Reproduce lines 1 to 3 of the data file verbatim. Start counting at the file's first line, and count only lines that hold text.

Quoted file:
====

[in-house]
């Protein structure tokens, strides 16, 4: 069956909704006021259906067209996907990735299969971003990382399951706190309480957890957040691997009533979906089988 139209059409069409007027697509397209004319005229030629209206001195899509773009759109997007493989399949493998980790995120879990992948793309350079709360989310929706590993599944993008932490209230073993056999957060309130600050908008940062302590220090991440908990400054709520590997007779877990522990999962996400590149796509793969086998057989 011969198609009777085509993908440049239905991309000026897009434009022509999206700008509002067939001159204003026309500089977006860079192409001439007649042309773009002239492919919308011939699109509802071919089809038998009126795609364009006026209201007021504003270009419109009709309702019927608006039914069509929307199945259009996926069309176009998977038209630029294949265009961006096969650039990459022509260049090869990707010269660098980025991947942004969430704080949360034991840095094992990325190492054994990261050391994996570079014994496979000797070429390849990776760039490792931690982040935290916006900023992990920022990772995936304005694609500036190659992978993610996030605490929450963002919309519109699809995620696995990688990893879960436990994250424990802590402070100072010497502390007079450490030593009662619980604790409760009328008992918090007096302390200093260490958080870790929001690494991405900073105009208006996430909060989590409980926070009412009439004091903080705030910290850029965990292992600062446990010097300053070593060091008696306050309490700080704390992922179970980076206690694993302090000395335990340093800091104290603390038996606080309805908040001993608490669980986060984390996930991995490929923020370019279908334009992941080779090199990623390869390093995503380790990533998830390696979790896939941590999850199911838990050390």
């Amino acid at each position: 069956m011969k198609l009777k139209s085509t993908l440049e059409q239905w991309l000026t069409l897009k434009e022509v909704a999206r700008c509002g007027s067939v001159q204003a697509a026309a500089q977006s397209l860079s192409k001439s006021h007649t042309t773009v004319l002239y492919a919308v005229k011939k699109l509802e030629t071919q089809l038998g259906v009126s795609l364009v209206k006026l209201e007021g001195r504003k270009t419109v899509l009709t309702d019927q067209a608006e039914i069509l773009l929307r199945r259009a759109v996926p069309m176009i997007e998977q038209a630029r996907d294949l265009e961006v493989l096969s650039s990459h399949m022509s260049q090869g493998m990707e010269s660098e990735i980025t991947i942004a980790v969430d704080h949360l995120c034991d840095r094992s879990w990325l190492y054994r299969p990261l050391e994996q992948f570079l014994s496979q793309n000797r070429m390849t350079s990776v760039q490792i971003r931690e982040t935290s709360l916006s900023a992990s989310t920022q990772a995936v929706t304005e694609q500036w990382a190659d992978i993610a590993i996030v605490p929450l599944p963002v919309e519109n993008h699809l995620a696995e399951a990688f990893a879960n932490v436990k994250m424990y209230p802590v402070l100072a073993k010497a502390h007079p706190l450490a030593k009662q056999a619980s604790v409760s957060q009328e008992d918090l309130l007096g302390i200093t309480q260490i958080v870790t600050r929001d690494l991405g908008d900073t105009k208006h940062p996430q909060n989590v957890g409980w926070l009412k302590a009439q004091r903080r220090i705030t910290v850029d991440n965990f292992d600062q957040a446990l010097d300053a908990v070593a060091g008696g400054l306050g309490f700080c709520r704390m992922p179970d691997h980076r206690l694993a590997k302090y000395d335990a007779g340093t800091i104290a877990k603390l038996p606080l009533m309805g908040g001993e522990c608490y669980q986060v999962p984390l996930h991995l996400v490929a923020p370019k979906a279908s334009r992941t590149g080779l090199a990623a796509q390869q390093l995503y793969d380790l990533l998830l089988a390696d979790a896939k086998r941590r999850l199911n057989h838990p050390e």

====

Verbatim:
[in-house]
């Protein structure tokens, strides 16, 4: 069956909704006021259906067209996907990735299969971003990382399951706190309480957890957040691997009533979906089988 139209059409069409007027697509397209004319005229030629209206001195899509773009759109997007493989399949493998980790995120879990992948793309350079709360989310929706590993599944993008932490209230073993056999957060309130600050908008940062302590220090991440908990400054709520590997007779877990522990999962996400590149796509793969086998057989 011969198609009777085509993908440049239905991309000026897009434009022509999206700008509002067939001159204003026309500089977006860079192409001439007649042309773009002239492919919308011939699109509802071919089809038998009126795609364009006026209201007021504003270009419109009709309702019927608006039914069509929307199945259009996926069309176009998977038209630029294949265009961006096969650039990459022509260049090869990707010269660098980025991947942004969430704080949360034991840095094992990325190492054994990261050391994996570079014994496979000797070429390849990776760039490792931690982040935290916006900023992990920022990772995936304005694609500036190659992978993610996030605490929450963002919309519109699809995620696995990688990893879960436990994250424990802590402070100072010497502390007079450490030593009662619980604790409760009328008992918090007096302390200093260490958080870790929001690494991405900073105009208006996430909060989590409980926070009412009439004091903080705030910290850029965990292992600062446990010097300053070593060091008696306050309490700080704390992922179970980076206690694993302090000395335990340093800091104290603390038996606080309805908040001993608490669980986060984390996930991995490929923020370019279908334009992941080779090199990623390869390093995503380790990533998830390696979790896939941590999850199911838990050390």
């Amino acid at each position: 069956m011969k198609l009777k139209s085509t993908l440049e059409q239905w991309l000026t069409l897009k434009e022509v909704a999206r700008c509002g007027s067939v001159q204003a697509a026309a500089q977006s397209l860079s192409k001439s006021h007649t042309t773009v004319l002239y492919a919308v005229k011939k699109l509802e030629t071919q089809l038998g259906v009126s795609l364009v209206k006026l209201e007021g001195r504003k270009t419109v899509l009709t309702d019927q067209a608006e039914i069509l773009l929307r199945r259009a759109v996926p069309m176009i997007e998977q038209a630029r996907d294949l265009e961006v493989l096969s650039s990459h399949m022509s260049q090869g493998m990707e010269s660098e990735i980025t991947i942004a980790v969430d704080h949360l995120c034991d840095r094992s879990w990325l190492y054994r299969p990261l050391e994996q992948f570079l014994s496979q793309n000797r070429m390849t350079s990776v760039q490792i971003r931690e982040t935290s709360l916006s900023a992990s989310t920022q990772a995936v929706t304005e694609q500036w990382a190659d992978i993610a590993i996030v605490p929450l599944p963002v919309e519109n993008h699809l995620a696995e399951a990688f990893a879960n932490v436990k994250m424990y209230p802590v402070l100072a073993k010497a502390h007079p706190l450490a030593k009662q056999a619980s604790v409760s957060q009328e008992d918090l309130l007096g302390i200093t309480q260490i958080v870790t600050r929001d690494l991405g908008d900073t105009k208006h940062p996430q909060n989590v957890g409980w926070l009412k302590a009439q004091r903080r220090i705030t910290v850029d991440n965990f292992d600062q957040a446990l010097d300053a908990v070593a060091g008696g400054l306050g309490f700080c709520r704390m992922p179970d691997h980076r206690l694993a590997k302090y000395d335990a007779g340093t800091i104290a877990k603390l038996p606080l009533m309805g908040g001993e522990c608490y669980q986060v999962p984390l996930h991995l996400v490929a923020p370019k979906a279908s334009r992941t590149g080779l090199a990623a796509q390869q390093l995503y793969d380790l990533l998830l089988a390696d979790a896939k086998r941590r999850l199911n057989h838990p050390e």